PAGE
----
While snRNA-Seq could potentially reduce the sensitivity of examining the microglial state transition, our recent study on the snRNA-Seq analysis of AD patient brains was able to show microglial activation in AD (Lau et al., 2020). Specifically, we found that microglia have increased expression of APOE, HLA-DQB1 and PTPRG in AD, in line with previous AD snRNA-Seq studies (Mathys et al., 2019). Although the transcript level of disease-associated microglia signature genes decreases in snRNA-Seq, these genes remain within the top 500 abundant genes in microglial nuclei. Thus, the transcriptome profiling by snRNA-Seq may be sufficient to illustrate the transition of microglial state in AD condition.

    Indeed, our unpublished snRNA-Seq data can also demonstrate the microglial state transition in response to IL-33 (i.e., the induction of IL-33-responsive microglia) in an Aβ deposition mouse model, similar to what we have observed in our recent scRNA-Seq study (Lau et al., 2020). This shows that while snRNA-Seq is unable to capture the complete transcriptome signature of distinct activated microglia, we can still characterize the activation state of microglia by some representative signature genes in human brains. With further optimization of snRNA-Seq method and analysis, we are optimistic that we can study microglial state transition in AD using snRNA-Seq.


    . A single-cell atlas of entorhinal cortex from individuals with Alzheimer's disease reveals cell-type-specific gene expression regulation. Nat Neurosci. 2019 Dec;22(12):2087-2097. PubMed.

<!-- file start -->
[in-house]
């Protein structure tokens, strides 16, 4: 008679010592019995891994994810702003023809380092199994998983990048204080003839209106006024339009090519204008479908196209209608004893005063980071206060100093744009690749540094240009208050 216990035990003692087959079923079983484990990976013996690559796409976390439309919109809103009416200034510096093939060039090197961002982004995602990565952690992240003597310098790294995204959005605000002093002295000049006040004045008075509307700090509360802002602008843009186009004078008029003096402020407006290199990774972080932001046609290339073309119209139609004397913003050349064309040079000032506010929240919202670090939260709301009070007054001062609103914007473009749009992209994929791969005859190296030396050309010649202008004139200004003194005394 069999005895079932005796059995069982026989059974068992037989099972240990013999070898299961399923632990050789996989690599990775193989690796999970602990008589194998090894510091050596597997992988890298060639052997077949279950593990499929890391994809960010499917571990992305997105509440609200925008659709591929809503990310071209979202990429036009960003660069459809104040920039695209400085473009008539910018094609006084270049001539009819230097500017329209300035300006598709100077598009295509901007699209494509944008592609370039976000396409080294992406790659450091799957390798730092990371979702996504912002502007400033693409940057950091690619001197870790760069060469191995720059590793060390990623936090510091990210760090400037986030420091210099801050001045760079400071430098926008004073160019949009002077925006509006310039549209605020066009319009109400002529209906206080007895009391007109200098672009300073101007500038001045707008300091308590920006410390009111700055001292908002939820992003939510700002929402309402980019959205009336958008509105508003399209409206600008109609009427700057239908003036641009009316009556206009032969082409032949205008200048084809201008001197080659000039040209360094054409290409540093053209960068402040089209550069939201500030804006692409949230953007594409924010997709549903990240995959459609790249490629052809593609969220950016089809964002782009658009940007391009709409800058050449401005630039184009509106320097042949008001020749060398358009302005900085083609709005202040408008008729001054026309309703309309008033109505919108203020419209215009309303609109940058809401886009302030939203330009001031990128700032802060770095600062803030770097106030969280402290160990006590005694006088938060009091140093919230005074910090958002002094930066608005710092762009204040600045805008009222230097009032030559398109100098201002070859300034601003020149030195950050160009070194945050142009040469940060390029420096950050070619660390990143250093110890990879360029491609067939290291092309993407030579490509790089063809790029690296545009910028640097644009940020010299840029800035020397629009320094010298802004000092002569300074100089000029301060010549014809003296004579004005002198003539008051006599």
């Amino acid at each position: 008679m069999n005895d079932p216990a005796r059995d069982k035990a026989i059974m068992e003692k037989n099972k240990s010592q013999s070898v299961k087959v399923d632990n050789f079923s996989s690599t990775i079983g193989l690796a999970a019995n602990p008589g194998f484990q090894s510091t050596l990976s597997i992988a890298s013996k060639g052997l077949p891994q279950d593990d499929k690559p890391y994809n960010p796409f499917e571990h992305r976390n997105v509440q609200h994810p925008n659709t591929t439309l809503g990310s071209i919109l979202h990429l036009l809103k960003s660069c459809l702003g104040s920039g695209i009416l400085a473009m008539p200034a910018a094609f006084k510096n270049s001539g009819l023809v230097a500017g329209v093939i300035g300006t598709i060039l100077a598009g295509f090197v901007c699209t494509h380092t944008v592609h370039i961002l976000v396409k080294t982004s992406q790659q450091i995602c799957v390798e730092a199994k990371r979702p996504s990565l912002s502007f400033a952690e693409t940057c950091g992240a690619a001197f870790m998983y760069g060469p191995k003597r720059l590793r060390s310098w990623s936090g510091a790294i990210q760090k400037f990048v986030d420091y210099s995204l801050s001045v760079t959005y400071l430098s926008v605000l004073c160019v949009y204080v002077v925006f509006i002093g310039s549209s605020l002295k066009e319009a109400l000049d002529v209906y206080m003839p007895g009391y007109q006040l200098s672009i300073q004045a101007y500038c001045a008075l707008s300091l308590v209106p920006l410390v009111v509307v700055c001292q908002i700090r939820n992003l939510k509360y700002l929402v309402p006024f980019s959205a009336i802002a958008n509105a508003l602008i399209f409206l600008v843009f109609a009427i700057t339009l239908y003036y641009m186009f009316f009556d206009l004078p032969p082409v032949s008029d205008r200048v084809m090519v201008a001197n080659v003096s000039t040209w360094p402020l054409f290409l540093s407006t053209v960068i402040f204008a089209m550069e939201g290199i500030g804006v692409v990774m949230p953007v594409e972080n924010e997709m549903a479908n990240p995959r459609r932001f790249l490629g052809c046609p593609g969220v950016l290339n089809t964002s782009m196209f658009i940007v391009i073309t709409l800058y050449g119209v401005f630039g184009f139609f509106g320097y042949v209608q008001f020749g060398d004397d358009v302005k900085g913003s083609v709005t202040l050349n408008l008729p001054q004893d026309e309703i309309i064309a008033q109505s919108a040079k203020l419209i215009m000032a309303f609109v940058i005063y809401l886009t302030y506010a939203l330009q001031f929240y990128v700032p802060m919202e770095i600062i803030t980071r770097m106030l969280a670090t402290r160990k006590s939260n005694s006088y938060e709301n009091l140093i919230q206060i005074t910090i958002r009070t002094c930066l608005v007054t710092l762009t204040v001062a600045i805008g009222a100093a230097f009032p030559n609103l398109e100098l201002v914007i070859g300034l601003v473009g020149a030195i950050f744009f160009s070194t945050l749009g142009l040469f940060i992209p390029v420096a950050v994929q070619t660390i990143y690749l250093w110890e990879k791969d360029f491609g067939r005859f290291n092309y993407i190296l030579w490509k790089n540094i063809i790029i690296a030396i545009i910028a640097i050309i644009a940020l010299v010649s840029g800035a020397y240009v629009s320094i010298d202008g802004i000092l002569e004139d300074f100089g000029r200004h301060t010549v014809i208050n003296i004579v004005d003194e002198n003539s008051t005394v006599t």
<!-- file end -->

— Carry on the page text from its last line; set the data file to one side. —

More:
. Single-nucleus transcriptome analysis reveals dysregulation of angiogenic endothelial cells and neuroprotective glia in Alzheimer's disease. Proc Natl Acad Sci U S A. 2020 Oct 13;117(41):25800-25809. Epub 2020 Sep 28 PubMed.

    . IL-33-PU.1 Transcriptome Reprogramming Drives Functional State Transition and Clearance Activity of Microglia in Alzheimer's Disease. Cell Rep. 2020 Apr 21;31(3):107530. PubMed.

    . Author Correction: Single-cell transcriptomic analysis of Alzheimer's disease. Nature. 2019 Jul;571(7763):E1. PubMed.

    . Author Correction: Human and mouse single-nucleus transcriptomics reveal TREM2-dependent and TREM2-independent cellular responses in Alzheimer's disease. Nat Med. 2020 Jun;26(6):981. PubMed.

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News Citations

  1. Hot DAM: Specific Microglia Engulf Plaques
  2. ApoE and Trem2 Flip a Microglial Switch in Neurodegenerative Disease
  3. Parsing How Alzheimer’s Genetic Risk Works Through Microglia
  4. When It Comes to Alzheimer’s Disease, Do Human Microglia Even Give a DAM?
  5. Single-Cell Expression Atlas Charts Changes in Alzheimer’s Entorhinal Cortex
  6. Human and Mouse Microglia React Differently to Amyloid
  7. Chimeric Mice: Can They Model Human Microglial Responses?
  8. Spatial Transcriptomics Uncovers Coordinated Cell Responses to Amyloid

Paper Citations

  1. . Stem-cell-derived human microglia transplanted in mouse brain to study human disease. Nat Neurosci. 2019 Dec;22(12):2111-2116. Epub 2019 Oct 28 PubMed.
  2. . Single-cell transcriptomic analysis of Alzheimer's disease. Nature. 2019 Jun;570(7761):332-337. Epub 2019 May 1 PubMed.
  3. . Spatial Transcriptomics and In Situ Sequencing to Study Alzheimer's Disease. Cell. 2020 Aug 20;182(4):976-991.e19. Epub 2020 Jul 22 PubMed.

Further Reading

Primary Papers

  1. . Single-Nucleus RNA-Seq Is Not Suitable for Detection of Microglial Activation Genes in Humans. Cell Rep. 2020 Sep 29;32(13):108189. PubMed.